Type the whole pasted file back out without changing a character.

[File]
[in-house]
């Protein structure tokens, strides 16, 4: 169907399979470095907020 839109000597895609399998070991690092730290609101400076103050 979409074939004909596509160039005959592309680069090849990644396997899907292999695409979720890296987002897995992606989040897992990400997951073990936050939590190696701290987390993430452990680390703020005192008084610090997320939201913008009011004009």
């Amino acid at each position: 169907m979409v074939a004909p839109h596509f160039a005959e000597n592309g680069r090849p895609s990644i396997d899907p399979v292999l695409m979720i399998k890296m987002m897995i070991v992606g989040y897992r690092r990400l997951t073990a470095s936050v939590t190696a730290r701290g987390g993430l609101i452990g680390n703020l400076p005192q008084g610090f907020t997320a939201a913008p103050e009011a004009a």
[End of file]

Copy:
[in-house]
């Protein structure tokens, strides 16, 4: 169907399979470095907020 839109000597895609399998070991690092730290609101400076103050 979409074939004909596509160039005959592309680069090849990644396997899907292999695409979720890296987002897995992606989040897992990400997951073990936050939590190696701290987390993430452990680390703020005192008084610090997320939201913008009011004009």
């Amino acid at each position: 169907m979409v074939a004909p839109h596509f160039a005959e000597n592309g680069r090849p895609s990644i396997d899907p399979v292999l695409m979720i399998k890296m987002m897995i070991v992606g989040y897992r690092r990400l997951t073990a470095s936050v939590t190696a730290r701290g987390g993430l609101i452990g680390n703020l400076p005192q008084g610090f907020t997320a939201a913008p103050e009011a004009a």